A recent report by US digital forensics firm reveals how the late Jesuit priest was implicated by planted false evidence
An image of Father Stan Swamy on a cup and badges that rights groups issued as part of their campaign demanding the release of the Jesuit priest before he died in custody and 15 other activists accused of terror links. (Photo: UCA News)
Friends and colleagues of a dead Jesuit Indian priest have pledged to continue the fight “to clear his name from the false cases” that led to his arrest, imprisonment and death in custody.
Father Stan Swamy, the 84-year-old priest and indigenous rights activist died on July 5, 2021, after being denied timely medical treatment for Parkinson’s disease and other age-related ailments.
“Father Swamy worked for justice and paid the price for it. We want to carry forward his legacy,” said Father Joe Xavier, convener of the Father Stan Swamy Legacy Committee of the Jesuits.
Father Xavier, a former executive director of the Indian Social Institute, along with Father Frazer Mascarenhas, former principal of St Xavier’s College, Mumbai, Advocate Mihir Desai, the legal counsel for Father Swamy, and Nagarjuna G, former associate professor at the Tata Institute of Fundamental Research, addressed a joint press conference in Mumbai on Dec. 22.
"The NIA did not even keep Father Swamy in its custody for a day knowing well that he was weak and frail"
They said the elderly Catholic priest was trapped by planted false evidence and questioned the dubious role of the anti-terrorism agency, the National Investigation Agency (NIA), which implicated Father Swamy and 15 others in Bhima-Koregaon violence in the western state of Maharashtra on Jan. 1, 2018.
The NIA also accused Father Swamy and others, including academics and activists, of conspiring with outlawed Maoist rebels to destabilize the Indian government.
“The NIA did not even keep Father Swamy in its custody for a day knowing well that he was weak and frail and directly sent him to judicial custody, as it did not want him to die in its custody,” Desai alleged.
Generally, investigation agencies seek custody of the accused for questioning and evidence gathering.
“The probe team did not recover any arms, money, letters or documents from them but charged them with such serious offenses based on so-called digital evidence,” the lawyer said.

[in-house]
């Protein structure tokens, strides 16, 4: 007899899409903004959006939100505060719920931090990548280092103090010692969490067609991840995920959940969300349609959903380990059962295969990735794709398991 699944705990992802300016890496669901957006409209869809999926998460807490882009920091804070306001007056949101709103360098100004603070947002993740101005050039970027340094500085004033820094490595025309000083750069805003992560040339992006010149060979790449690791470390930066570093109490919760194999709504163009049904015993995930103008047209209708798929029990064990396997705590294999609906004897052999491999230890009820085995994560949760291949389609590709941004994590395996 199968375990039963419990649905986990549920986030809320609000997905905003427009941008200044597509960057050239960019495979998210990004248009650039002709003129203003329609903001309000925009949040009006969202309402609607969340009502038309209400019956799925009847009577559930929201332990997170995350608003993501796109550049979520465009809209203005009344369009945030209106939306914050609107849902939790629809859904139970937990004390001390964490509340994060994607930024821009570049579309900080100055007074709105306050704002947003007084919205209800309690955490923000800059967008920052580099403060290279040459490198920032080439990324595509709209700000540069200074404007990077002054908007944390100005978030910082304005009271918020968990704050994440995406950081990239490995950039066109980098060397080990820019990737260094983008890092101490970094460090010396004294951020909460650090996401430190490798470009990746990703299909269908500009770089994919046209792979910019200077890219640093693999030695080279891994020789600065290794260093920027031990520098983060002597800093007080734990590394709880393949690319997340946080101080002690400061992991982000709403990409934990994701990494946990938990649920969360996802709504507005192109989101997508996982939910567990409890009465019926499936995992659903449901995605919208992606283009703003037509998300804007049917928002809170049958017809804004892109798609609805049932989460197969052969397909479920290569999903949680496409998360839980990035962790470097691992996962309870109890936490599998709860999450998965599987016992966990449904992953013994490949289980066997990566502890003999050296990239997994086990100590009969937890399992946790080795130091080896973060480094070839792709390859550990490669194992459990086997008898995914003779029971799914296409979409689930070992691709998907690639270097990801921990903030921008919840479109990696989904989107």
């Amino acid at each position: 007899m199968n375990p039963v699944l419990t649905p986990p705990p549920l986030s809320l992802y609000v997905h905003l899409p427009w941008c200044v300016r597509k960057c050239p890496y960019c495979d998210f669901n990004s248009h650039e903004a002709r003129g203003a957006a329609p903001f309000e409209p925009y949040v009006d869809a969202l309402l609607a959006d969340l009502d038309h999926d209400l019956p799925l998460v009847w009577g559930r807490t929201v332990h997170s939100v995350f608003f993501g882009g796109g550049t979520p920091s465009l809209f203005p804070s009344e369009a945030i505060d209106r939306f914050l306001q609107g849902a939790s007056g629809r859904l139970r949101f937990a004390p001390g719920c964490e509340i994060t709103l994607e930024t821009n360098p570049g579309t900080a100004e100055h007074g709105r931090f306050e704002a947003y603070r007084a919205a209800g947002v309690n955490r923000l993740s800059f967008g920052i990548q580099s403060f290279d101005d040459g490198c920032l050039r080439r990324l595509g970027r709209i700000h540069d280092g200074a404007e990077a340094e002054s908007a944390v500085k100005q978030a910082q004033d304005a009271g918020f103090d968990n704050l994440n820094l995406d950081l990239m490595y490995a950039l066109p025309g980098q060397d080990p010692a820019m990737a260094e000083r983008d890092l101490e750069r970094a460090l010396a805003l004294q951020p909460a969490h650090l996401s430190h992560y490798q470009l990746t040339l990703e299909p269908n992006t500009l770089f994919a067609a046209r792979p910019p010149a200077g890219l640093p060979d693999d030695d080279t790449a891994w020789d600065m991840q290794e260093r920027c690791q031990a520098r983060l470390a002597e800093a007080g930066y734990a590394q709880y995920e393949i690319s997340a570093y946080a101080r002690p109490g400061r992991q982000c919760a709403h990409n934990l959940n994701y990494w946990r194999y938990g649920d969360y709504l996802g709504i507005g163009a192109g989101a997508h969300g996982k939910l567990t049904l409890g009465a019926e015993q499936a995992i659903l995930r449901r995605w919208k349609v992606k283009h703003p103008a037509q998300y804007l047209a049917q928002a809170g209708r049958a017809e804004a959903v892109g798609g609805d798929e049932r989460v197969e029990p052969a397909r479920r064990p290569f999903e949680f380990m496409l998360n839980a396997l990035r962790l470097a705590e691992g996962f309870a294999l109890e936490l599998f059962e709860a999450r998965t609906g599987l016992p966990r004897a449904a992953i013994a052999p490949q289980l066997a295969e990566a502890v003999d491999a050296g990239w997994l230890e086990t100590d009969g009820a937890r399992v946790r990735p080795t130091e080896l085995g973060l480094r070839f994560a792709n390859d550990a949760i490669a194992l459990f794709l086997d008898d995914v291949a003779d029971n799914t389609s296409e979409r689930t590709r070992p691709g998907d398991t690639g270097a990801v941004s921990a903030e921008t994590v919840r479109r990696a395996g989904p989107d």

A recent report by Massachusetts-based Arsenal Consulting, a digital forensics firm, disclosed how Father Swamy was arrested based on evidence planted into his computer’s hard drive by hacking it.
"Father Swamy’s computer was hacked as early as 2016"
“Arsenal has found no digital evidence to indicate that there was any interaction between the owner of the computer and the documents that were planted on the hard disk,” Nagarjuna said.
Quoting Arsenal’s findings, he said Father Swamy’s computer was hacked as early as 2016 using malware called Netware, which created and planted the documents on his hard disk.
“This digital evidence of the malware and its activities were remotely deleted from the hard drive a day before it was seized by the police — a log of this process has been detected,” he added.
Desai claimed that NIA’s reliance on digital evidence hinted at the possibility of it knowing that “it is planted.”
“If the charge against them [Father Swamy and the others] was a threat to national security, how is this [hacking] not a bigger threat? Are you not curious to know how documents can be planted remotely on a computer? Are you not concerned that this could happen to the prime minister or the home minister tomorrow?” Desai asked.
Indian Jesuits have approached the Mumbai High Court seeking to clear Father Swamy from the false cases registered against him and restore his reputation.
The petition was filed by Father Mascarenhas, through Desai, as Father Swamy's “next of kin.” He has also sought that the court monitors the judicial inquiry into the elderly priest’s custodial death.
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